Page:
Prospective memory is required for many aspects of everyday cognition, its breakdown may be as debilitating as impairments in retrospective memory, and yet, the former has received relatively little attention by memory researchers. This article outlines a strategy for changing the fortunes of prospective memory, for guiding new research to shore up the claim that prospective memory is a distinct aspect of cognition, and to obtain evidence for clear performance dissociations between prospective memory and other memory functions. We begin by (...) identifying the unique requirements of prospective memory tasks and by dividing memory's prospective functions into subdomains that are analogous to divisions in retrospective memory (e.g., short- versus long-term memory). We focus on one prospective function, called prospective memory proper; we define this function in the spirit of James (1890) as requiring that we are aware of a plan, of which meanwhile we have not been thinking, with the additional consciousness that we made the plan earlier. We give an operational definition of prospective memory proper and specify how it differs from explicit and implicit retrospective memory and how it might be empirically assessed. (shrink)
Hughes and Nicholson suggest that recognizing oneself is easier from face vs. voice stimuli, that a combined presentation of face and voice actually inhibits self-recognition relative to presentation of face or voice alone, that the left hemisphere is superior in self-recognition to the right hemisphere, and that recognizing self requires more effort than recognizing others. A re-examination of their method, data, and analyses unfortunately shows important ceiling effects that cast doubts on these conclusions.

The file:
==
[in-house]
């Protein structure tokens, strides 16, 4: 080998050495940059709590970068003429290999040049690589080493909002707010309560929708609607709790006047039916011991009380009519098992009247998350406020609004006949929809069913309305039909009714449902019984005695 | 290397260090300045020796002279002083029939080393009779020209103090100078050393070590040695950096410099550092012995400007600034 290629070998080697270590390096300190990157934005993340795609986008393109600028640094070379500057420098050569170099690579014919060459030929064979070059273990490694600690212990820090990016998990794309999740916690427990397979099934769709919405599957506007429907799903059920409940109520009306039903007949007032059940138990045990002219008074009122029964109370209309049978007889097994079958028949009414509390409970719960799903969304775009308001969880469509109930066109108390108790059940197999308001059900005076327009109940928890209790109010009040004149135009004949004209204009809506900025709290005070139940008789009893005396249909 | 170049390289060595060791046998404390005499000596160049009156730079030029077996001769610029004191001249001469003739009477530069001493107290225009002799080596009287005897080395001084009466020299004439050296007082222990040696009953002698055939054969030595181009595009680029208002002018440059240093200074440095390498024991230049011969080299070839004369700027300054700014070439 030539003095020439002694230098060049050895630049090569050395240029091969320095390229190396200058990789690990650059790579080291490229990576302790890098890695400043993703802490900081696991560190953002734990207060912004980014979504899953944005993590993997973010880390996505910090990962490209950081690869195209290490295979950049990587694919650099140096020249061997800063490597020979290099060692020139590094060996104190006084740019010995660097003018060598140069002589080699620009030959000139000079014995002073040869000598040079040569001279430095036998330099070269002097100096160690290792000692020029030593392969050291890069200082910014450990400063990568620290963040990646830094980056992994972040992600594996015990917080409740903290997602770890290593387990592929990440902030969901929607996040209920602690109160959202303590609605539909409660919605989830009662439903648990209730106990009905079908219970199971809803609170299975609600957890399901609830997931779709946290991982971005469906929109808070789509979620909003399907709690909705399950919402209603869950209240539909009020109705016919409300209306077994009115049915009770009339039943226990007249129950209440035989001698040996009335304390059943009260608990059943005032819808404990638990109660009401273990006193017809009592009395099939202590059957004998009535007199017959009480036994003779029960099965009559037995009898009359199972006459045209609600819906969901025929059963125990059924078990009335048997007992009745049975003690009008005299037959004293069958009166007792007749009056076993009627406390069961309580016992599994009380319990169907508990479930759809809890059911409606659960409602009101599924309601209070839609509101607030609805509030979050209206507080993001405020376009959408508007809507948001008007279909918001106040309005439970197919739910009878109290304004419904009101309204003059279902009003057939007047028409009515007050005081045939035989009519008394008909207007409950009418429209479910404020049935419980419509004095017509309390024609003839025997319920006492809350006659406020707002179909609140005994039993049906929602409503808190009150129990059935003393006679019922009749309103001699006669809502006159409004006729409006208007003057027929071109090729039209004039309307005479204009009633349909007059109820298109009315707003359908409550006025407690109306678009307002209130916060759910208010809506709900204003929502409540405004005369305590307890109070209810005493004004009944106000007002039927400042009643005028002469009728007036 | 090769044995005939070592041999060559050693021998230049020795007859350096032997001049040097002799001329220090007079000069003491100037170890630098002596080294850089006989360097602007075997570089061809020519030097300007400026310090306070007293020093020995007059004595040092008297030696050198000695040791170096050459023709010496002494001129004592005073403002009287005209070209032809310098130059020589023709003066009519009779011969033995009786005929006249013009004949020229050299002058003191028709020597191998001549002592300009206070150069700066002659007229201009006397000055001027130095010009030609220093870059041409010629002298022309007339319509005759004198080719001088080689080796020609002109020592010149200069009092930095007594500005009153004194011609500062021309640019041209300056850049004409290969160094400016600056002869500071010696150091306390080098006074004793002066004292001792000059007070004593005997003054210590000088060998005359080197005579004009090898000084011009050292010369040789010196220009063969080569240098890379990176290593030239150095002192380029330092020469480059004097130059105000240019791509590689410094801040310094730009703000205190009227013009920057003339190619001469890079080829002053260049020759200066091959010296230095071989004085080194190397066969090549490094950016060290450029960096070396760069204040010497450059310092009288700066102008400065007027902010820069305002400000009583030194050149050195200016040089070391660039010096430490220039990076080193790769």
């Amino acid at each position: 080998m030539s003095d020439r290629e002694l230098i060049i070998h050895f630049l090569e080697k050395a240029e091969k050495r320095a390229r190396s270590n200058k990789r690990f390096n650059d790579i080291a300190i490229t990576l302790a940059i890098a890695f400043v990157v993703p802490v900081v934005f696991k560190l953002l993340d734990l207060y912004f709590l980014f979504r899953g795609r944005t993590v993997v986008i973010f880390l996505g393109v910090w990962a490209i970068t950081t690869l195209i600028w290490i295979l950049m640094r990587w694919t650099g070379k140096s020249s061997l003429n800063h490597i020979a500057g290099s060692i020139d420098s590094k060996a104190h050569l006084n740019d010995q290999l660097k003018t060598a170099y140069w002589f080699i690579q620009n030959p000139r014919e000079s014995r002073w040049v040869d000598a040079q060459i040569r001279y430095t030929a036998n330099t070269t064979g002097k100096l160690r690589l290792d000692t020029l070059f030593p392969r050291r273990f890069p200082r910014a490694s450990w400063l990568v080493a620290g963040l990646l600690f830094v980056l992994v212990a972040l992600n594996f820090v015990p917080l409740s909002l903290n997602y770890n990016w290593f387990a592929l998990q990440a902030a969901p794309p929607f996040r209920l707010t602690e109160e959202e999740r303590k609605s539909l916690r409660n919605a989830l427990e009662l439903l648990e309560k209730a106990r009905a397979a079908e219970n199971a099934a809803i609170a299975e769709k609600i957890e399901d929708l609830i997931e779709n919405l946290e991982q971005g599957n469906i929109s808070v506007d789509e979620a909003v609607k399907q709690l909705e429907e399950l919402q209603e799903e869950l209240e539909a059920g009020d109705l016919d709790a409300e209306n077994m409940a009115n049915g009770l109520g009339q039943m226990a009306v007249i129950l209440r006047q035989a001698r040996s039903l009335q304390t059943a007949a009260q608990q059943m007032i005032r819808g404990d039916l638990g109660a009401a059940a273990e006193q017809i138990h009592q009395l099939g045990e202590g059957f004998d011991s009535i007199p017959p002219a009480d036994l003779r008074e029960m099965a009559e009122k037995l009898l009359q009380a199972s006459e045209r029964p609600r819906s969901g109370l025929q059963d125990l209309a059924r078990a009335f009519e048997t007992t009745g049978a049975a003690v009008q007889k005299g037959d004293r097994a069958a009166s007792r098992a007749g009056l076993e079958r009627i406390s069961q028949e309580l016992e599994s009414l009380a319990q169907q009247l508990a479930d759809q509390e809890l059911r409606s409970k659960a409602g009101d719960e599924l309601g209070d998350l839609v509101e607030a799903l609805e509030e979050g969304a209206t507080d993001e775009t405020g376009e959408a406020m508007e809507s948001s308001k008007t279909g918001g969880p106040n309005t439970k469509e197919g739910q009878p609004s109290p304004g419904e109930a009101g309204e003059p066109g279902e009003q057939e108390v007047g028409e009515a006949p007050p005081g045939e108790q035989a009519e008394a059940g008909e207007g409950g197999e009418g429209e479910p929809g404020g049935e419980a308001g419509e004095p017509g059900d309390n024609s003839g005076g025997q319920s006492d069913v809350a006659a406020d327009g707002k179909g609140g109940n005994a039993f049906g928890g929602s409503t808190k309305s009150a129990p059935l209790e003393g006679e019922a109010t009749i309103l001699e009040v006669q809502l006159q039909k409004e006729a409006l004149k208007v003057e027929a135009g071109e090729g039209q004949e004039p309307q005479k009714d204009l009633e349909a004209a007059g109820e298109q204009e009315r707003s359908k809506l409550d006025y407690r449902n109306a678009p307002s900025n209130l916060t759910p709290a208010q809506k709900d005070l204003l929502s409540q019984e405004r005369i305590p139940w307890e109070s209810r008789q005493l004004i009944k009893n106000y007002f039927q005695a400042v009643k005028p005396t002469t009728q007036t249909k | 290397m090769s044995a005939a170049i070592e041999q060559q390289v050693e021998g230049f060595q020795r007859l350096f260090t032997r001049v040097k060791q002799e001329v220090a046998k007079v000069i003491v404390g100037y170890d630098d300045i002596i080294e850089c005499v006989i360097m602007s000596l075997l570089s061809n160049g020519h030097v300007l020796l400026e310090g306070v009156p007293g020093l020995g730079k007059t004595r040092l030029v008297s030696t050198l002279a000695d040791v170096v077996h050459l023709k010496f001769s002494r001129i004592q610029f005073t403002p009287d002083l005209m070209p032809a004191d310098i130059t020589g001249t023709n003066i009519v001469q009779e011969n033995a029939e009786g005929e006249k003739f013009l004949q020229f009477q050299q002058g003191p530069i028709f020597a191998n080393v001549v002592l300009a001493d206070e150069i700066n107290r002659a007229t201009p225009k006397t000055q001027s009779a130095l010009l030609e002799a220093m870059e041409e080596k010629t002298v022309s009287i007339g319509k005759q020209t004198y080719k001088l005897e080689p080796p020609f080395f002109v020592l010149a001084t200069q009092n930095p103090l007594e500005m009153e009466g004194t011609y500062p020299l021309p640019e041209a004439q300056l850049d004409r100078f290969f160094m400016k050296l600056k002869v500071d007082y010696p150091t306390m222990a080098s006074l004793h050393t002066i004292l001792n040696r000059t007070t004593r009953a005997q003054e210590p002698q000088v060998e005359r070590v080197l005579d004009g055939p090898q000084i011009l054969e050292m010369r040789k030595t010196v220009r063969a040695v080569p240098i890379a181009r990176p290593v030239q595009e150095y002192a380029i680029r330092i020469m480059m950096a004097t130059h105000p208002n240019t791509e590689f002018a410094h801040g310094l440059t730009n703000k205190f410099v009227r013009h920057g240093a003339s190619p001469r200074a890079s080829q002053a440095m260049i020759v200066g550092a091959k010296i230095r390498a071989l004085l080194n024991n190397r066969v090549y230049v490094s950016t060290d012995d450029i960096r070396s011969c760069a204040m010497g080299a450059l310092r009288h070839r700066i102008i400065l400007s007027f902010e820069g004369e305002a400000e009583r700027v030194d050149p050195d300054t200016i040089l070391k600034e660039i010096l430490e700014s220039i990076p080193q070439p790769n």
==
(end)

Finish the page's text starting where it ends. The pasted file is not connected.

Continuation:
Everyday tasks, such as getting groceries en route from work, involve two distinct components, one prospective (i.e., remembering the plan) and the other retrospective (i.e., remembering the grocery list). The present investigation examined the size of the age-related performance declines in these components, as well as the relationship between these components and age-related differences in processing resources. The subjects were 133 community-dwelling adults between 65 and 95 years of age. They completed a large battery of tests, including tests of pro- (...) and retrospective memory as well as tests for indexing processing resources. The results showed similar age-related declines in pro- and retrospective memory. There was only a weak relationship between pro- and retrospective memory, and the age-related decline in processing resources was related more strongly to retro- than prospective memory. (shrink)